Saturday, November 25, 2006

Latin Via Proverbs 120

In Group 120, you will find a new verb conjugation - conjugation 3 - again in the present active indicative only, with first declension nouns and adjectives only.

There are two classes of third conjugation verbs: those with -o and -unt in the first person singular and third person plural forms (for example, duco, ducunt), and those with -io and -iunt instead (for example, capio, capiunt).

In the Latin Via Proverbs book, no special distinction is made between the -o and -io third conjugation verbs, although in some Latin textbooks they are presented separately. Wheelock's Latin is notorious in this regard, presenting the -o third conjugation verbs in Chapter 8, but reserving the -io third conjugation verbs for Chapter 10 where they are presented at the same time as fourth conjugation verbs.

I hope these notes will help you tackle this group of proverbs in Latin Via Proverbs. Please note: to read the proverbs in Latin, you need to acquire a copy of the book from! What I am providing here in the blog are notes to help people who are making their way through the book either in a Latin class or on their own.

Group 120

I'll be posting some proverbs with fourth conjugation verbs here soon, but for right now I'm going to focus on the third conjugation verbs in the next few days, and you will find both -o and -io verbs in these third conjugation proverbs.

1561. The moment is fleeing. (The full form of this saying is tempus volat hora fugit. The Latin word hora can be translated with a wide range of English words, and you need to choose the one that sounds best to you in context: moment, hour, time, season, etc.)

1562. The moment rushes by. (This was the personal motto of Hugo Grotius, the 17th-century Dutch philosopher and poet.)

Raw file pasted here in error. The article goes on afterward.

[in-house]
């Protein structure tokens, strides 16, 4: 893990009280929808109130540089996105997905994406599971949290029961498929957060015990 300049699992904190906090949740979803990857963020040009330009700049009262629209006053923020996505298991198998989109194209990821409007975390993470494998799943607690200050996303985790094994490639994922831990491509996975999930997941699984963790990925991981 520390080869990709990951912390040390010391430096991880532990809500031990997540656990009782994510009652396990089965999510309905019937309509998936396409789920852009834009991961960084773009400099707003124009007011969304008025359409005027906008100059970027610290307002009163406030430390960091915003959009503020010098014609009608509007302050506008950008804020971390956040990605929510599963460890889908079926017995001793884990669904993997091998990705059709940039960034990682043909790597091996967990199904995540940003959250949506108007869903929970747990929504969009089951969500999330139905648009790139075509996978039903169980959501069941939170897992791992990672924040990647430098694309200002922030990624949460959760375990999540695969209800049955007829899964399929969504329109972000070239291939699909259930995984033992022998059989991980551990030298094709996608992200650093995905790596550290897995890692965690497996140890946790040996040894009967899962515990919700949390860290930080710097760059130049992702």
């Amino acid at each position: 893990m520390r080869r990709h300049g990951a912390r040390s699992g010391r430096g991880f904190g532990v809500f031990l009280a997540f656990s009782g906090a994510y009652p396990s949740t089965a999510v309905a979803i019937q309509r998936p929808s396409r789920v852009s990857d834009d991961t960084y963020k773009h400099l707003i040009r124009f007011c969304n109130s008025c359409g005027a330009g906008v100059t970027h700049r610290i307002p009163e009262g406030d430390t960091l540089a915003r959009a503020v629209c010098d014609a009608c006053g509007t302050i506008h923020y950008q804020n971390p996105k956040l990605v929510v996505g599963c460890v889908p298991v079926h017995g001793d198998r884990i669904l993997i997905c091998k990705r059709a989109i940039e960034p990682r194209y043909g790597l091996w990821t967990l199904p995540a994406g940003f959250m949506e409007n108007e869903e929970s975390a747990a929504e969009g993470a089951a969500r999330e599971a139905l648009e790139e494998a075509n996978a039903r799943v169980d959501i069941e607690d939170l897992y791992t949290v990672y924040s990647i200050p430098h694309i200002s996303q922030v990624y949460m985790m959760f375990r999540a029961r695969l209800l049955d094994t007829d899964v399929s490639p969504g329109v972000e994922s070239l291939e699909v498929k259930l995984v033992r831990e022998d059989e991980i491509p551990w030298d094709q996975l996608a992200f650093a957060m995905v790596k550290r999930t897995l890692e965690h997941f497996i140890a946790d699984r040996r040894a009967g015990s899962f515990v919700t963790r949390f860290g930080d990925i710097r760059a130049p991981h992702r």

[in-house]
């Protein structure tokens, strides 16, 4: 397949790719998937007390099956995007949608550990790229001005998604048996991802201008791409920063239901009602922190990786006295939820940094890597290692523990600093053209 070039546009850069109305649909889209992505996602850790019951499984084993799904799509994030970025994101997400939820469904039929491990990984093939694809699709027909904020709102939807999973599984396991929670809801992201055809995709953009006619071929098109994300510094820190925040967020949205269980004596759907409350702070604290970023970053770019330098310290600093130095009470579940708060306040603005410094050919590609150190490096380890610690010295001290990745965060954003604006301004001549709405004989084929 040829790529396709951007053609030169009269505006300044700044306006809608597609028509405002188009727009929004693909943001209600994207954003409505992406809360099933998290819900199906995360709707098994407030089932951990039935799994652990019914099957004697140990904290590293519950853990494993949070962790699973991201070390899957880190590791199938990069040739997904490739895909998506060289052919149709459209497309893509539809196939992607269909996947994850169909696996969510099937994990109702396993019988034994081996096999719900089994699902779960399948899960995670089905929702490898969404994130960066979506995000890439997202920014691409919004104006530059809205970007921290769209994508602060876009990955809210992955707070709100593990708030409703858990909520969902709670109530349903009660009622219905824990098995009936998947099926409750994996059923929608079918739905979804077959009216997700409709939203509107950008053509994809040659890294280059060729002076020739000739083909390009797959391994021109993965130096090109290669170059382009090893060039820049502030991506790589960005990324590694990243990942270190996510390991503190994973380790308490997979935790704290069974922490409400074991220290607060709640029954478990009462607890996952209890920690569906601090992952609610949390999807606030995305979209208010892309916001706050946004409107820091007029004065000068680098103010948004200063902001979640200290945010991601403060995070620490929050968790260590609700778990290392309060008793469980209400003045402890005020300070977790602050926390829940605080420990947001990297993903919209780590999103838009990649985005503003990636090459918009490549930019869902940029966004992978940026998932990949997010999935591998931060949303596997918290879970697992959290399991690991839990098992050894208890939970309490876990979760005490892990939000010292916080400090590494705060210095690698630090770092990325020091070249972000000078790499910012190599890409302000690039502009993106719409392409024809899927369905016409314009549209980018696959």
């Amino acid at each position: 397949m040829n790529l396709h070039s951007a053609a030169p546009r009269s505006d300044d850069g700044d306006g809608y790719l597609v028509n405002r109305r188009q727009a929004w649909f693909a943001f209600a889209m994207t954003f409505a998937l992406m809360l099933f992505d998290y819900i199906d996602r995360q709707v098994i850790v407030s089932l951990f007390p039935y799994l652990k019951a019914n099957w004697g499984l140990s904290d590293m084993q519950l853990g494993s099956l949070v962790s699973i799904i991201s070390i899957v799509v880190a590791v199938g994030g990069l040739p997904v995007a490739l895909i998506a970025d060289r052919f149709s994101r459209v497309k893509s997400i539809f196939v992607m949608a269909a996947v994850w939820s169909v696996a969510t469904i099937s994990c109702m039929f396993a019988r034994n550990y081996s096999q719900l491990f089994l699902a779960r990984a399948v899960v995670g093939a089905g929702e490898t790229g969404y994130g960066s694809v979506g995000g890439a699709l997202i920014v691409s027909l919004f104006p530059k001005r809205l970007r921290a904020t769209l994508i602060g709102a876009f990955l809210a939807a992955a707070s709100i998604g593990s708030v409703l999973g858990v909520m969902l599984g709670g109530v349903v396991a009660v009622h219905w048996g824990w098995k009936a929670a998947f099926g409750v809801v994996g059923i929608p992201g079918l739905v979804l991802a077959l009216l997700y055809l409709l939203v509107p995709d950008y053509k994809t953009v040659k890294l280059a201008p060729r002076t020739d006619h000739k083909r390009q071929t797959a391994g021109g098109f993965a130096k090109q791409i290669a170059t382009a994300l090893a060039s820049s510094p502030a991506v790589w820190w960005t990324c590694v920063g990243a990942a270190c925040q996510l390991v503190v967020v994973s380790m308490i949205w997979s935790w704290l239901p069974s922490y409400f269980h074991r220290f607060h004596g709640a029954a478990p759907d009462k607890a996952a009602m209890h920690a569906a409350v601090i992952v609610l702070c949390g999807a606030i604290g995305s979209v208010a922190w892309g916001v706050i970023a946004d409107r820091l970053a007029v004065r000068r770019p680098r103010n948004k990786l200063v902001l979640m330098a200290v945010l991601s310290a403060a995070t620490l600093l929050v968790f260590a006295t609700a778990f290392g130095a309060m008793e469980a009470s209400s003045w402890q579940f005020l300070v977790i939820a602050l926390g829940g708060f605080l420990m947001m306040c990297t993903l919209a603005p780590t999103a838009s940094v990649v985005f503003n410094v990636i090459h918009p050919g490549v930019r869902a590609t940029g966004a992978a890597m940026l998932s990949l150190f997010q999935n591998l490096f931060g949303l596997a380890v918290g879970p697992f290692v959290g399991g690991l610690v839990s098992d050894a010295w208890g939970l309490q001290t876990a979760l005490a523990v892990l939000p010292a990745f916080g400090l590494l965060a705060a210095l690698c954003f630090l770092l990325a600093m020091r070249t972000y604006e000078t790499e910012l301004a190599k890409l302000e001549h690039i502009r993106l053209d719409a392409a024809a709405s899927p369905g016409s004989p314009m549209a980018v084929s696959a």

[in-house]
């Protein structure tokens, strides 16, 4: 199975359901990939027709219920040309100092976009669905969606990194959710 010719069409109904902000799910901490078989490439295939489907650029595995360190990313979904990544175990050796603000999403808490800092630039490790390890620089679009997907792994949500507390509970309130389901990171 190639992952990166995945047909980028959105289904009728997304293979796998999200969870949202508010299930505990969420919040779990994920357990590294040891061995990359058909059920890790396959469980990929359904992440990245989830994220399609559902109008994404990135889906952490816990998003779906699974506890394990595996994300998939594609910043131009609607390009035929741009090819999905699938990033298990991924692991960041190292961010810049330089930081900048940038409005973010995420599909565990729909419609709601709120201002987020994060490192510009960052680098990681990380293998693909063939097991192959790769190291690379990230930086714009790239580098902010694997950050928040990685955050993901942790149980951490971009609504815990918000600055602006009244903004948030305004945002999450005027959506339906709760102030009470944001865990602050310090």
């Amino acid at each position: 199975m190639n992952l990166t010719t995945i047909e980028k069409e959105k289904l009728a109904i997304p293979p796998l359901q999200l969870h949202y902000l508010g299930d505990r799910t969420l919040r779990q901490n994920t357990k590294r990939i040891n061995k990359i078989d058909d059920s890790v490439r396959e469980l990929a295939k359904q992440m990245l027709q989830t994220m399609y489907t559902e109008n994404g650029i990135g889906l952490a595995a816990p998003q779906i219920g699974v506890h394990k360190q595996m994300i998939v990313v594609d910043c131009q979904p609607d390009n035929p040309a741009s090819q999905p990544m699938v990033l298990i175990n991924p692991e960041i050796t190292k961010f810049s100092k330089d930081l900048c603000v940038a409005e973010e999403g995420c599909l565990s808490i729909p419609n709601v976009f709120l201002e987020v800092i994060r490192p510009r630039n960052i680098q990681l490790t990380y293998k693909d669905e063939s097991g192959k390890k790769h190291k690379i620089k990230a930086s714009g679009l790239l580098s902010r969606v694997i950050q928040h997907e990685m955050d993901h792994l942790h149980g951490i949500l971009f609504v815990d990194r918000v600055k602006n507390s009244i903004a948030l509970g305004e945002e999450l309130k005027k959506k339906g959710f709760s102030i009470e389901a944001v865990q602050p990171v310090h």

1563. The lyre takes away worries. (The Latin word cithara gives us the English word "guitar" and the word "zither" too!)

1564. Music expels worries. (Very often English has many words derived from compound Latin verbs, but with no corresponding English word for the unprefixed form, as is the case here. English features the words "expel," "compel," "impel," "dispel," and so on, but there is not a simple verb "to pel.")

1565. One problem brings another. (I keep thinking there is an English parallel for this proverb, but I cannot bring it to mind! The closest thing I can come up with is "It never rains but it pours." If anybody has a suggestion, please leave a comment. The idea is that you never have one problem - as soon as you've got one problem, another one is bound to follow. There's an Aesop's fable that explains why bad things always arrive quickly in a crowd, while things arrive only rarely and one at a time.)

1566. One favor engenders another. (In other words: if you do favors for others, you will benefit from return favors in the future. The Latin word "gratia" means both "favor" and also "thanks" for a favor, as in the Spanish phrase "gracias" - or when you say "grace" at the dinner table, thanking God for his good favor in bestowing food for the meal. This saying made its way into Erasmus's Adagia, 1.1.34.)

1567. He calls a skiff a skiff. (In other words, as we say in English, "calling a spade a spade." The phrase is used to refer to a person is a straight-talker, without obfuscation or euphemisms.)

1568. One deceit drives out another. (In other words: one act of trickery calls for another act of trickery in response. This saying is found in the Roman playwright Terence.)

1569. He fears his own shadow. (You will find this saying used by Cicero.)

1570. He's weaving spider webs. (This saying about "weaving spider webs" was used to refer to someone who exerted great pains and effort for something that was ultimately frivolous and unsubstantial. This saying finds its way into Erasmus's Adagia 1.4.47.)

1571. Minerva puts the finishing touches on Nature. (The Roman goddess Minerva, Greek Athena, was the goddess of arts and crafts. The idea is that art takes what is created by nature, refining and perfecting it, bringing it to a more ideal state of completion.)

This blog post is part of an evolving online guide for users of the book Latin Via Proverbs.

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